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For citing material from the Web, two additional pieces of information are usually needed:
Annotated bibliographies include citation information as well as brief descriptions, or “annotations,” for each source.
Annotated bibliographies should be formatted like a list of works cited, with double spacing and hanging indentation. Begin each annotation immediately after the period at the end of each citation:
Simard, Suzanne. How Trees Talk to Each Other. TED, June 2016. www.ted.com/talks/ suzanne_simard_how_trees_talk_to_each_other.
In this TED talk, Dr. Simard discusses the ways in which trees are biologically interconnected, and how they share information about things
like soil nutrients, water availability, and more. I can use this information in my paper as an example of nature’s…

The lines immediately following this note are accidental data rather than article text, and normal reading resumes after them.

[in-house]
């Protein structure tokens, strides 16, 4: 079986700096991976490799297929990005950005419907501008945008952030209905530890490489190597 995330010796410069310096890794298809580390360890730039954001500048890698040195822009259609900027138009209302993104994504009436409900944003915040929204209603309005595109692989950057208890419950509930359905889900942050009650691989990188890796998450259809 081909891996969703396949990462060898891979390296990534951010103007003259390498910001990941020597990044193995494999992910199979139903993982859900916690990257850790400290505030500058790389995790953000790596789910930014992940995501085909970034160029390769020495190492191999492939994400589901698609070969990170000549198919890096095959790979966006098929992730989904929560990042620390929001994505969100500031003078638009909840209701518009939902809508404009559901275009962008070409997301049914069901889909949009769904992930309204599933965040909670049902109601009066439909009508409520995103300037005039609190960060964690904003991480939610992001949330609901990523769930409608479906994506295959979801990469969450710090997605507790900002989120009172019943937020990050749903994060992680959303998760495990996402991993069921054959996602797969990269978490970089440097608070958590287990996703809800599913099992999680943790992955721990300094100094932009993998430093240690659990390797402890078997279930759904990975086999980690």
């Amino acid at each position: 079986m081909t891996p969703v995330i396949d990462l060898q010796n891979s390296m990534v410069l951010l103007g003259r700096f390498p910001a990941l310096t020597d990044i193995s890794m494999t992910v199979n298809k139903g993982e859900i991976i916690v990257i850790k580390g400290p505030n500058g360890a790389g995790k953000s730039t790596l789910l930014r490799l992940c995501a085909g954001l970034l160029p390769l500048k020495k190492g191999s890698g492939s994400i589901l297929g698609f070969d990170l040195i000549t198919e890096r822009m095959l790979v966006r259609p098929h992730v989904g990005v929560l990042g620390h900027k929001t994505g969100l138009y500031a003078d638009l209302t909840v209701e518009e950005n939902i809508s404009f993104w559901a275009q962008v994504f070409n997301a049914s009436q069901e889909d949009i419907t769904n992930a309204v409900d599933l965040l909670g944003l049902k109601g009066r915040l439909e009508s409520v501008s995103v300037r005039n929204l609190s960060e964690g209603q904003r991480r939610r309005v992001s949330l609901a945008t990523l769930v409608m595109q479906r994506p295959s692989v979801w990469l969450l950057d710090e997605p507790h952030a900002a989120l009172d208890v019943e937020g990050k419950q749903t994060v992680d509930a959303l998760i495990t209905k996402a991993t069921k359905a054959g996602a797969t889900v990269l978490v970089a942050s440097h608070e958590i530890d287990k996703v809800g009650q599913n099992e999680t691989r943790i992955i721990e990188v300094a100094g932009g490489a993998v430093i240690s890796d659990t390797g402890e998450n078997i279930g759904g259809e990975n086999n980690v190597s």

London, Herbert. “Five Myths of the Television Age.” Television Quarterly, vol. 10, no. 1, Mar. 1982, pp. 81-69. Herbert London, the Dean of
Journalism at New York University and author of several books and articles, explains how television contradicts five commonly believed ideas. He uses specific examples of events seen on television, such as the assassination of John Kennedy, to illustrate his points. His examples have been selected to contradict such truisms as: “seeing is believing”; “a picture is worth a thousand words”; and “satisfaction is its own reward.” London uses logical arguments to support his ideas which are his personal opinion. He does not refer to any previous works on the topic. London’s style and vocabulary would make the article of interest to any reader. The article clearly illustrates London’s points, but does not explore their implications leaving the reader with many unanswered questions.
"How to Write Annotated Bibliographies." Memorial University Libraries, www.library.mun.ca/researchtools/guides/writing/annotated_bibl/. Accessed 29 June 2016.